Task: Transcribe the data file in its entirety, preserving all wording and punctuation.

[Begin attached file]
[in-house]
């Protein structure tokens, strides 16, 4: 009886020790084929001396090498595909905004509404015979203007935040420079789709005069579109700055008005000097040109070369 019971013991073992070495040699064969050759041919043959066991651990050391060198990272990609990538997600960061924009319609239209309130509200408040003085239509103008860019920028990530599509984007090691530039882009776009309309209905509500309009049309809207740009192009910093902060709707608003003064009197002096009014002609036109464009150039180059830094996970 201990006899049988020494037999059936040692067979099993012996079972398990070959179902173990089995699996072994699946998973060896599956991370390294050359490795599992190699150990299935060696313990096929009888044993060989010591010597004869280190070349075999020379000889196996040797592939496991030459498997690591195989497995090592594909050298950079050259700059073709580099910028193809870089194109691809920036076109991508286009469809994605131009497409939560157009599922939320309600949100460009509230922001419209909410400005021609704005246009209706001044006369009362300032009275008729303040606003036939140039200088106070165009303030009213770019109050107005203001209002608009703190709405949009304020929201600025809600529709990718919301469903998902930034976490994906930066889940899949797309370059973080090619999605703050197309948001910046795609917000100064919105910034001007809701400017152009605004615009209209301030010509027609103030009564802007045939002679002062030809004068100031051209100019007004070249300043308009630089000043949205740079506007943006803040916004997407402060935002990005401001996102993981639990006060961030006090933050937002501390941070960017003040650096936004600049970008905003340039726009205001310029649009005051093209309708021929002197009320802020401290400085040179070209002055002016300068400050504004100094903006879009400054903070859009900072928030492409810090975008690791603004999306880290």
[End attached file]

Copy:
[in-house]
């Protein structure tokens, strides 16, 4: 009886020790084929001396090498595909905004509404015979203007935040420079789709005069579109700055008005000097040109070369 019971013991073992070495040699064969050759041919043959066991651990050391060198990272990609990538997600960061924009319609239209309130509200408040003085239509103008860019920028990530599509984007090691530039882009776009309309209905509500309009049309809207740009192009910093902060709707608003003064009197002096009014002609036109464009150039180059830094996970 201990006899049988020494037999059936040692067979099993012996079972398990070959179902173990089995699996072994699946998973060896599956991370390294050359490795599992190699150990299935060696313990096929009888044993060989010591010597004869280190070349075999020379000889196996040797592939496991030459498997690591195989497995090592594909050298950079050259700059073709580099910028193809870089194109691809920036076109991508286009469809994605131009497409939560157009599922939320309600949100460009509230922001419209909410400005021609704005246009209706001044006369009362300032009275008729303040606003036939140039200088106070165009303030009213770019109050107005203001209002608009703190709405949009304020929201600025809600529709990718919301469903998902930034976490994906930066889940899949797309370059973080090619999605703050197309948001910046795609917000100064919105910034001007809701400017152009605004615009209209301030010509027609103030009564802007045939002679002062030809004068100031051209100019007004070249300043308009630089000043949205740079506007943006803040916004997407402060935002990005401001996102993981639990006060961030006090933050937002501390941070960017003040650096936004600049970008905003340039726009205001310029649009005051093209309708021929002197009320802020401290400085040179070209002055002016300068400050504004100094903006879009400054903070859009900072928030492409810090975008690791603004999306880290």